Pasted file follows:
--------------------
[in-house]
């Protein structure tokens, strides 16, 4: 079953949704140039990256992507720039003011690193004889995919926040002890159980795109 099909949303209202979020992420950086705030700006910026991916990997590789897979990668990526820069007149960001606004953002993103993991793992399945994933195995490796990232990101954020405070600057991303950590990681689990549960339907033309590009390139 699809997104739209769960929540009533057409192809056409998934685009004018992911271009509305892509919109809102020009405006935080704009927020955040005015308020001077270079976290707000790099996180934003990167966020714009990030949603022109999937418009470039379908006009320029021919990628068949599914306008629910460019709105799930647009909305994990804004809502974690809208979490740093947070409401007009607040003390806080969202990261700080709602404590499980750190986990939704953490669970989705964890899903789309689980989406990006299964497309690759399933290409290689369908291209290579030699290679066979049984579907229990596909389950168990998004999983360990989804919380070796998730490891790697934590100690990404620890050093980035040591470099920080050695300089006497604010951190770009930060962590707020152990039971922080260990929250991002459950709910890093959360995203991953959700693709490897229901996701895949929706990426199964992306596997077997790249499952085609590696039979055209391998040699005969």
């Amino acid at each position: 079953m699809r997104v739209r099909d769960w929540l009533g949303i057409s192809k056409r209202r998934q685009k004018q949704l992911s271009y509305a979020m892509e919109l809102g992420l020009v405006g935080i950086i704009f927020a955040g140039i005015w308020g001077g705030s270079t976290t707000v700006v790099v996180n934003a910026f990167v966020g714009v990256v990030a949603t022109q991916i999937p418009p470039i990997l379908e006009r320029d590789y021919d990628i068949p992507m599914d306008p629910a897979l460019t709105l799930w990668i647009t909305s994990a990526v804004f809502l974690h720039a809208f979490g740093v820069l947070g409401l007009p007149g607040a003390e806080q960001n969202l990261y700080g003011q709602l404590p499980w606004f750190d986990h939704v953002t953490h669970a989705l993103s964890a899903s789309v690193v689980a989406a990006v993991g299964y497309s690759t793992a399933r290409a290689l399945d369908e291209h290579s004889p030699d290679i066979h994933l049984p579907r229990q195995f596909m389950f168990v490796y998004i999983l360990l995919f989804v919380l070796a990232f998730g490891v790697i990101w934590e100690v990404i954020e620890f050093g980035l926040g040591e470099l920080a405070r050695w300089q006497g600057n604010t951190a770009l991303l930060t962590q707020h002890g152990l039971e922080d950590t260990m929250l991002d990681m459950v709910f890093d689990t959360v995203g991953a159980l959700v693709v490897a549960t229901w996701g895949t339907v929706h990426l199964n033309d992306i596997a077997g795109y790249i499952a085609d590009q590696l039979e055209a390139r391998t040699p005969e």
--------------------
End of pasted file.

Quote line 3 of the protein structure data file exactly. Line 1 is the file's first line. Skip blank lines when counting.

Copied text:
């Amino acid at each position: 079953m699809r997104v739209r099909d769960w929540l009533g949303i057409s192809k056409r209202r998934q685009k004018q949704l992911s271009y509305a979020m892509e919109l809102g992420l020009v405006g935080i950086i704009f927020a955040g140039i005015w308020g001077g705030s270079t976290t707000v700006v790099v996180n934003a910026f990167v966020g714009v990256v990030a949603t022109q991916i999937p418009p470039i990997l379908e006009r320029d590789y021919d990628i068949p992507m599914d306008p629910a897979l460019t709105l799930w990668i647009t909305s994990a990526v804004f809502l974690h720039a809208f979490g740093v820069l947070g409401l007009p007149g607040a003390e806080q960001n969202l990261y700080g003011q709602l404590p499980w606004f750190d986990h939704v953002t953490h669970a989705l993103s964890a899903s789309v690193v689980a989406a990006v993991g299964y497309s690759t793992a399933r290409a290689l399945d369908e291209h290579s004889p030699d290679i066979h994933l049984p579907r229990q195995f596909m389950f168990v490796y998004i999983l360990l995919f989804v919380l070796a990232f998730g490891v790697i990101w934590e100690v990404i954020e620890f050093g980035l926040g040591e470099l920080a405070r050695w300089q006497g600057n604010t951190a770009l991303l930060t962590q707020h002890g152990l039971e922080d950590t260990m929250l991002d990681m459950v709910f890093d689990t959360v995203g991953a159980l959700v693709v490897a549960t229901w996701g895949t339907v929706h990426l199964n033309d992306i596997a077997g795109y790249i499952a085609d590009q590696l039979e055209a390139r391998t040699p005969e």